Hell Freezes Over (1994)


 
1. Get Over It 2. Love Will Keep Us Alive 3. The Girl From Yesterday 4. Learn to be Still 5. Tequilla Sunrise 6. Hotel California 7. Wasted Time 8. Pretty Maids All in a Row 9. I Can't Tell You Why 10.New York Minute 11.The Last Resort 12.Take it Easy 13.In the City 14.Life in the Fast Lane 15.Desperado

 

Although The Eagles broke up in 1980, fourteen years before they reunited for this record, they fortunately never really went away. At least not key men Glenn Frey and Don Henley. The two of them had pretty good solo careers during the entire decade of the 1980's. Actually, in Don Henley's case, replace the words "pretty good" with "damn near incredible". Let's be honest - when The Eagles were stars in the seventies, how many people even recognized the names Glenn Frey and/or Don Henley? Henley's solo career, alone, kept the band's memory and spirt alive throughout the time when they had "broken up".

Then, you had this new kind of music pop up around the early 1990's that defined itself as "Young Country" that tried to distinguish itself from the George Jones and the Waylon Jennings crowd. Without belaboring a point, "Young Country" sounded a lot like mild Pop Music, the only differences being the artists had twangs in their vocals and instruments, and a lot of them wore cowboy hats. In other words, this new kind of music sounded a lot like The Eagles did in the seventies - xcept for that "cowboy hat" part.

So even years before they reunited for this record, there were rumors that things were in the works. What many people don't realize is that a reunion of this magnitude is much easier said than done. There were contracts to get out of, commitments to make and break, and lawsuits. Lots of lawsuits. So everything was ready to go in 1994, but there were some who were a bit skeptical. O.K., so Frey and Henley were back, but who else? After all, there were a lot of players in the "Eagles History" program, and they all played a somewhat significant role in the history of the band during the particular time period that they were an Eagle. And if some, or all, came back, how would they sound? Well, the lineup ended up picking up right where it left off at the breakup. Which meant that it also included Joe Walsh, Don Felder and Timothy B. Schmidt. Older members Randy Meisner and Bernie Leadon were not invited back to the party.

Rather than record an album filled with new tracks, they released this "half live / half studio" piece so the reunion could feel a bit more like a, well, ...."reunion." (there's actually about 3/4 live and only 1/4 new material, but we're splitting hairs here). This, in retrospect, was a great idea because they do a wonderful job covering both areas.

For the "live" album part, they're in front of a much smaller venue and go through a nice selection of their hits and some other wonderful obscure material (Pretty Maids All in a Row, The Last Resort and Wasted Time are all here, each one from the acclaimed Hotel California). They sound just as wonderful and play just as they did from back in the heyday (probably better since they were, for the most part, getting along). The fact that it's a smaller audience shows this off a bit better. Playing in front of an arena (more like "stadium") would lose a lot of the musicianship and precision that they show off here so well. The only peculiar choice in the lot is (only) one solo song, Don Henley's New York Minute. It's done very well, but most would have rather heard an Eagle song instead.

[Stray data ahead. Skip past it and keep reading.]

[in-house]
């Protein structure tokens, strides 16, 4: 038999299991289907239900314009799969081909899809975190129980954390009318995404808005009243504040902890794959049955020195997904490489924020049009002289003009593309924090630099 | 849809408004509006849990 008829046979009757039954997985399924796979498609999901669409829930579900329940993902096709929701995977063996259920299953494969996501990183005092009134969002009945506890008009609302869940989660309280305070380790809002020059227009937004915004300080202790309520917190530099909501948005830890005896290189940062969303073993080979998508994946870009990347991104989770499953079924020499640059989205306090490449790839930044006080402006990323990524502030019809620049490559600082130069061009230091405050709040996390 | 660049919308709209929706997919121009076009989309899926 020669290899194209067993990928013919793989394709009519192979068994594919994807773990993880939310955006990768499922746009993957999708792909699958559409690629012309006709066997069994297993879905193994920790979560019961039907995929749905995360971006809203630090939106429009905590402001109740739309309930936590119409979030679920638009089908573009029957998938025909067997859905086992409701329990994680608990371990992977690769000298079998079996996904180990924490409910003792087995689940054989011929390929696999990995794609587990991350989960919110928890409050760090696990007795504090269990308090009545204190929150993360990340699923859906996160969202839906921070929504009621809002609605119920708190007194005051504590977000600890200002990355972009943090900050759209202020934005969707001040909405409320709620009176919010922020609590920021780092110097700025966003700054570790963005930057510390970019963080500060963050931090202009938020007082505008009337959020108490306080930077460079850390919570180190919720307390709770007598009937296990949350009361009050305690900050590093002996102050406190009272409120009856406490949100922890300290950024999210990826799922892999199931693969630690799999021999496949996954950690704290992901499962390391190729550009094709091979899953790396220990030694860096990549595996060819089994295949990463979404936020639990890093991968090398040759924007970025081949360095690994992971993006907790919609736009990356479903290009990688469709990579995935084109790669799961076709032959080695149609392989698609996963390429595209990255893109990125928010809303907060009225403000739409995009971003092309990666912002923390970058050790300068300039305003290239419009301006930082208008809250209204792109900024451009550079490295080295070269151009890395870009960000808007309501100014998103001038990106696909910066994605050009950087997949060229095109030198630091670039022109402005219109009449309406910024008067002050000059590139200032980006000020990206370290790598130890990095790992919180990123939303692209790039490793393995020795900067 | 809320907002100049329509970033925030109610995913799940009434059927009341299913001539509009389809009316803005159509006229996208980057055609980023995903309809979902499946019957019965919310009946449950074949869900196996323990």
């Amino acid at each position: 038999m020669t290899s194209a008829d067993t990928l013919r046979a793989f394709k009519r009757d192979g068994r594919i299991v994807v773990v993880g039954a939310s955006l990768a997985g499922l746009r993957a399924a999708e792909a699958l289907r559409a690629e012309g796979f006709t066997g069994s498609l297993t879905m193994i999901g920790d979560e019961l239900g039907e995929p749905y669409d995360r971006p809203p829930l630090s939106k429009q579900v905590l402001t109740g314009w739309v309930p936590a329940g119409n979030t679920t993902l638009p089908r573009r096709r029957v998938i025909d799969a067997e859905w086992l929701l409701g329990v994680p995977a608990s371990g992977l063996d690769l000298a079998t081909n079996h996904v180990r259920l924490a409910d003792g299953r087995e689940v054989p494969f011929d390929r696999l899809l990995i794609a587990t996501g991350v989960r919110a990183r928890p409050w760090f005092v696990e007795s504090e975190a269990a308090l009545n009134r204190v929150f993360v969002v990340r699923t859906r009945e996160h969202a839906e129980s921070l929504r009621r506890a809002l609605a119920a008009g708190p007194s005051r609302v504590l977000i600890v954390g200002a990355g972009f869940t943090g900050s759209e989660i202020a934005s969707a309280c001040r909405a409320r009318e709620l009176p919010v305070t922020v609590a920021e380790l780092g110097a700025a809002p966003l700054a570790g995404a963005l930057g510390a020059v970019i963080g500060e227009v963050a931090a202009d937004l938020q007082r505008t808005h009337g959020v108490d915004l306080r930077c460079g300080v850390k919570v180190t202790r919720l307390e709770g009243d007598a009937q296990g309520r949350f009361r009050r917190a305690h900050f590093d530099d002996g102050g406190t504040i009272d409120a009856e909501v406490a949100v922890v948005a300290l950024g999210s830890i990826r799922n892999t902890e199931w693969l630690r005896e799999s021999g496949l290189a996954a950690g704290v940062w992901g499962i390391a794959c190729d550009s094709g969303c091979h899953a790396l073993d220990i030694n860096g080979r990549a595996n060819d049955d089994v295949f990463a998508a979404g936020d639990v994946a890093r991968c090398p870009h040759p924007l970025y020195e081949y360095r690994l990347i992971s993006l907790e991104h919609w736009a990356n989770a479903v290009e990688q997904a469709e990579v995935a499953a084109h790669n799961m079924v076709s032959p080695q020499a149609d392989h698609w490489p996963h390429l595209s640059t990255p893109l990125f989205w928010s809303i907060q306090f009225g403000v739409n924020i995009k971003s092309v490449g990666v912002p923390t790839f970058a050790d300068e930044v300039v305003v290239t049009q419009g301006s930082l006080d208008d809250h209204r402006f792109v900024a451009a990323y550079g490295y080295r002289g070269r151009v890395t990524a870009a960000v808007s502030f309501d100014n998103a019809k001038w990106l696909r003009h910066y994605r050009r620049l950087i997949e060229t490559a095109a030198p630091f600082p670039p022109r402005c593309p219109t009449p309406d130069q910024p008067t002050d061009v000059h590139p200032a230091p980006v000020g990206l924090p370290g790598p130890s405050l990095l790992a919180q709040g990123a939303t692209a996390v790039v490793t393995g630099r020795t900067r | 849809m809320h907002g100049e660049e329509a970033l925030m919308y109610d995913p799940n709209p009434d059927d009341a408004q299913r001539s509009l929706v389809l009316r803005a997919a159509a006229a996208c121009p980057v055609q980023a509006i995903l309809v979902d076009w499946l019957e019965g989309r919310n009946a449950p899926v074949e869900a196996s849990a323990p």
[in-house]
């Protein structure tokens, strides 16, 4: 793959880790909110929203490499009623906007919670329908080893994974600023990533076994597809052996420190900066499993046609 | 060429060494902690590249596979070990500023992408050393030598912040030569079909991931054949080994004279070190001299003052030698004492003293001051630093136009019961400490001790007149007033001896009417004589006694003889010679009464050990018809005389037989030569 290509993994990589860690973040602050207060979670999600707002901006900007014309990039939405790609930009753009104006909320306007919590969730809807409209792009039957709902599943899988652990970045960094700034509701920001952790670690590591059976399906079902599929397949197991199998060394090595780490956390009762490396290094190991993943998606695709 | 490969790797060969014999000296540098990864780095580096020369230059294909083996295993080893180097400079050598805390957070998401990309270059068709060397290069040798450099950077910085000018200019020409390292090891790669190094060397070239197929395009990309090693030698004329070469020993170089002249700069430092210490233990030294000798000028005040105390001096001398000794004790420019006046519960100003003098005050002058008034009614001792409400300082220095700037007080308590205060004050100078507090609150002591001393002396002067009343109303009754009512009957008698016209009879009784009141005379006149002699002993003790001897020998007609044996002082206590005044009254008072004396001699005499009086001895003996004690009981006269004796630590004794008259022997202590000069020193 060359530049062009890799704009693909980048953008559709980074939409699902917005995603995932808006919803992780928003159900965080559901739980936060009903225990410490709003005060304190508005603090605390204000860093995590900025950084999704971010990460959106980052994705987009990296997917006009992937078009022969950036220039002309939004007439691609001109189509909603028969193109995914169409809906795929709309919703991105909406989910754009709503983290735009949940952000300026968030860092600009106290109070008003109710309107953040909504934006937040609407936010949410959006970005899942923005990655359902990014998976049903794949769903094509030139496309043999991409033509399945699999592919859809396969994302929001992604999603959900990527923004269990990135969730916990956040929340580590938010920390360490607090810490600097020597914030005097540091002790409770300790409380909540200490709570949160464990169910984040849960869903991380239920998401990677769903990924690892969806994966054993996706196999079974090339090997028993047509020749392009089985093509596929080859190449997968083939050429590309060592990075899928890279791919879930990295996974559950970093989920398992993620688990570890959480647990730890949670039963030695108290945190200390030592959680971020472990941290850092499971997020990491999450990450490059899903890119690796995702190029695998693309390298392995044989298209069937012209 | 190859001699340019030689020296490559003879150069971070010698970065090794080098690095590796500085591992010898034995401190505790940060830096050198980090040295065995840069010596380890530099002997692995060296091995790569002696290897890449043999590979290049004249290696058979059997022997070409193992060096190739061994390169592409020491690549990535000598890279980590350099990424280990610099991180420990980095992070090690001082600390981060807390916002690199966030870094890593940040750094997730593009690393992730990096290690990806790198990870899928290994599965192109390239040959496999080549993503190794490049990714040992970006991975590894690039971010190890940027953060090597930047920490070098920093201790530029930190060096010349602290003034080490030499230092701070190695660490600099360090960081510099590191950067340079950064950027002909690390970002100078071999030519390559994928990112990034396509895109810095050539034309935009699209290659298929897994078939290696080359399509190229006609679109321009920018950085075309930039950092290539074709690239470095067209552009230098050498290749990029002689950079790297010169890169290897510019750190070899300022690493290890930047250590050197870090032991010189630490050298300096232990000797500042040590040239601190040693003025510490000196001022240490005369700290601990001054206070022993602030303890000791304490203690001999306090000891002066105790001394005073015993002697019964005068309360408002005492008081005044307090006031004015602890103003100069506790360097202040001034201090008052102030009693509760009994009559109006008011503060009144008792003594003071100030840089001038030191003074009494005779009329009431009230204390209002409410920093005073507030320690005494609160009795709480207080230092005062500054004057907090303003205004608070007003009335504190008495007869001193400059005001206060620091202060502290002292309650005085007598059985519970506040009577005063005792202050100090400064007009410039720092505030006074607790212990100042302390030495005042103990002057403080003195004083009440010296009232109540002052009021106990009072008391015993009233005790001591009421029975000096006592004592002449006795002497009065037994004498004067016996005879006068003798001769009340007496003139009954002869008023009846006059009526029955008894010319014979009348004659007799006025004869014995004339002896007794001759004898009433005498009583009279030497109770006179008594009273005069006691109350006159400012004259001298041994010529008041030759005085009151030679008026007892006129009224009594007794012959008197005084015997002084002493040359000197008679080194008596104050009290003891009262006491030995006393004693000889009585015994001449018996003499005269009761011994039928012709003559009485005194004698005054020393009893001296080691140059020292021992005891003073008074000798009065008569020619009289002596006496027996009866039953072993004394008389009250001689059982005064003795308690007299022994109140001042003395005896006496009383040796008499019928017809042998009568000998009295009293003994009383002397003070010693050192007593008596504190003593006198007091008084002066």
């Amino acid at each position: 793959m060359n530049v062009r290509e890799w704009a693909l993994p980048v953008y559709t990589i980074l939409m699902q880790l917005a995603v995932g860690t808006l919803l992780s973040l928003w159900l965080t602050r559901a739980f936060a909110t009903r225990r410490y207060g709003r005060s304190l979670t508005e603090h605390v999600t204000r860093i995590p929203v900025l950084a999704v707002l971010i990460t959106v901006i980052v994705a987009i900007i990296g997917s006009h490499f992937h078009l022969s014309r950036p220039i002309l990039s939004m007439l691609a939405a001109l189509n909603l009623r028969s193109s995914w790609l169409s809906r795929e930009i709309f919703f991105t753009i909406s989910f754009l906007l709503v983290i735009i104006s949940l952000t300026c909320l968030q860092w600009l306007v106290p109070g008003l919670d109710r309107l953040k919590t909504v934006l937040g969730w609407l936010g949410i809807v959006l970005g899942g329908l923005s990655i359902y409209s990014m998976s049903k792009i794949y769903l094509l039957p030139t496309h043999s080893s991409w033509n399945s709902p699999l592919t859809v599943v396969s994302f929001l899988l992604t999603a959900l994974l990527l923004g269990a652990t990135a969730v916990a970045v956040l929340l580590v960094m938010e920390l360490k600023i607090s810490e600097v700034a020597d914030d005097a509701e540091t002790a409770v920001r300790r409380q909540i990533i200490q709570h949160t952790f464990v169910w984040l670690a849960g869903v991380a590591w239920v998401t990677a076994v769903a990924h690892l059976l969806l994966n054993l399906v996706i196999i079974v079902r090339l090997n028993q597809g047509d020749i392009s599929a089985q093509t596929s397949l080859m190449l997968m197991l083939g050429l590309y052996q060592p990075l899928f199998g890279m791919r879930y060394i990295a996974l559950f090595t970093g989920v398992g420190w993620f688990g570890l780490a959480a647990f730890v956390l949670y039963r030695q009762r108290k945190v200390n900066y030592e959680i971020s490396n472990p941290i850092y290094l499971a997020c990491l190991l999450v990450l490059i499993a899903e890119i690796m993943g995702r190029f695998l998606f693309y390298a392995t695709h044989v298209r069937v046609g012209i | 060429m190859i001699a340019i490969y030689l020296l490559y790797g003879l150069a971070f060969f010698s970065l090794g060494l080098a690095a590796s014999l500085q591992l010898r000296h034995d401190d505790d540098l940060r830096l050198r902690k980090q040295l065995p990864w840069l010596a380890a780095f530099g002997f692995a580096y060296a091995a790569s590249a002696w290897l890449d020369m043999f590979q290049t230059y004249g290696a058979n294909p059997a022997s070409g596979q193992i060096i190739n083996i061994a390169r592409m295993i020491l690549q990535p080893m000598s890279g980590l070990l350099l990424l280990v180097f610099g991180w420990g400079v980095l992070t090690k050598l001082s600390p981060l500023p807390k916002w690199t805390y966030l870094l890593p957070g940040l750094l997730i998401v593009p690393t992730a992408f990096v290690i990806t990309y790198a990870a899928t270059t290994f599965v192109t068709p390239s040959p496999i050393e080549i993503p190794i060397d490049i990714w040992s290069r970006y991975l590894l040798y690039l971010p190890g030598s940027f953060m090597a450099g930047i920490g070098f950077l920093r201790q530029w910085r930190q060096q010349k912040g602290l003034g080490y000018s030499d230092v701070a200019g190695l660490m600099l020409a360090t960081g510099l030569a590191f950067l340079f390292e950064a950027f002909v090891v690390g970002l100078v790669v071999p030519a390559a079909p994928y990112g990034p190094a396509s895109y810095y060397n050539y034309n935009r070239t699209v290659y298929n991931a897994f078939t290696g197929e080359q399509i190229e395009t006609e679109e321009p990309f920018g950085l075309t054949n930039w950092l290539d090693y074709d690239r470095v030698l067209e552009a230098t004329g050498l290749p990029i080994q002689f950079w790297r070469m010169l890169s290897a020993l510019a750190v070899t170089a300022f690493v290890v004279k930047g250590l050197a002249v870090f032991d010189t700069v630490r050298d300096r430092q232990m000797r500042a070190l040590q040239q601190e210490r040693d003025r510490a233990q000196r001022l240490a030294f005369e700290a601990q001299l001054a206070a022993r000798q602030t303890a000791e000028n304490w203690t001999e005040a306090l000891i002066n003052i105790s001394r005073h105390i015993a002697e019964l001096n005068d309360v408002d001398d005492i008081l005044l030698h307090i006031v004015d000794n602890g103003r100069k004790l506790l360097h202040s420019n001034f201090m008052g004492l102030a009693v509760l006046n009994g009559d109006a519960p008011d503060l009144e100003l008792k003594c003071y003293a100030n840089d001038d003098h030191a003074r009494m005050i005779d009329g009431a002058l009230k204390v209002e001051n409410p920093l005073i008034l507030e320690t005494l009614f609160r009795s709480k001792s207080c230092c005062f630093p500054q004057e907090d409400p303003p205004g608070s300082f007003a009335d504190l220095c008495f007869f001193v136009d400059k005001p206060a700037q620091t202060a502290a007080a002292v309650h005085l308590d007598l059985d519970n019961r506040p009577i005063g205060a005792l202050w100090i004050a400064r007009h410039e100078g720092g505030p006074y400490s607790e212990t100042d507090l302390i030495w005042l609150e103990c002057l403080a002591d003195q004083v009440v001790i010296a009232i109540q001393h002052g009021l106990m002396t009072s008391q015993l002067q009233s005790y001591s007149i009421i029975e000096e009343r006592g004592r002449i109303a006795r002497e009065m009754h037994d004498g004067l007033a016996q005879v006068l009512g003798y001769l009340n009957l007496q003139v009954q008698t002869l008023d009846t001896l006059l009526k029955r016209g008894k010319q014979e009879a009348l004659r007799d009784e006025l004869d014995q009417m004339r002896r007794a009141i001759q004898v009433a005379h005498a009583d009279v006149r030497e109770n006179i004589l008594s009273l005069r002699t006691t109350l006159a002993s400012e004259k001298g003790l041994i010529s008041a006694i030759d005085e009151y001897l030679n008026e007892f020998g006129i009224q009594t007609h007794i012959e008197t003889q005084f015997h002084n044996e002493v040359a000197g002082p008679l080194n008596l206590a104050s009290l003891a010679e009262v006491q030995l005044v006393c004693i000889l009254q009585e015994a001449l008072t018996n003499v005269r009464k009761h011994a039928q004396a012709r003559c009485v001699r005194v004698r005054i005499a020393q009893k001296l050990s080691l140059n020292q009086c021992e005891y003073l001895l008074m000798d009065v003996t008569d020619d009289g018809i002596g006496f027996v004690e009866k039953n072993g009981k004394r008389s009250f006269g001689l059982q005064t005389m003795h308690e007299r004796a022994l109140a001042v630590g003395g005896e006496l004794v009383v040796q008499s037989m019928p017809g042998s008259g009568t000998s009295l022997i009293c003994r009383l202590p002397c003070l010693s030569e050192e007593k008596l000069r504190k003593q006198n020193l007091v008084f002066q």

They include four new songs that are all extremely well done. Why four? I don't know. Maybe that's all they had time to write? Maybe they were the only "good songs" that they could write in the timeframe? Regardless, it works out quite well since it still leaves the CD with plenty of space for the above mentioned "favorites". Probably the best known of the four is the leadoff composition Get Over It. This was quite an ironic song. Ironic, because the message seems to be "stop bitching and whining about everything". Ironic because as successful as Don Henley had been during the last decade, he basically made his career out of bitching and whining - both on records and in the public eye. Even more ironic since it's Henley himself on the lead vocals. The other Don Henley track is one he cowrote with Stan Lynch called Learn to Be Still which was a much more thoughtful, introspective song. This sounds a lot like Henley's solo material, but who says that can't mean "Eagles material in the 90s" either? The Glenn Frey sung The Girl From Yesterday has more of the band's country signature attached to it. It's done well, but probably the least appealing. The real treat is Love Will Keep Us Alive. Timothy B. Schmidt sings lead on this one. If you know your Eagles history, you'll know that Schmidt only sang one Eagle song on only one Eagle album that was the only album he was on as an Eagle (that would be I Can't Tell You Why from The Long Run). So there's really not much to "compare" this song to, but the guys manage to make it a true "Eagles" classic that seems to capture the essence of their style as good as anything they've ever done.

To support the album, the band when on a mammoth stadium tour throughout the world and managed to put on a killer show night after night. They basically picked up from where they left off fourteen years ago, but with new technology and internet access, more people were now aware of just how good these guys would be. I'm sure money had a lot to do with the reunion as well. Definitely one of the brighter spots in the history of rock and roll.

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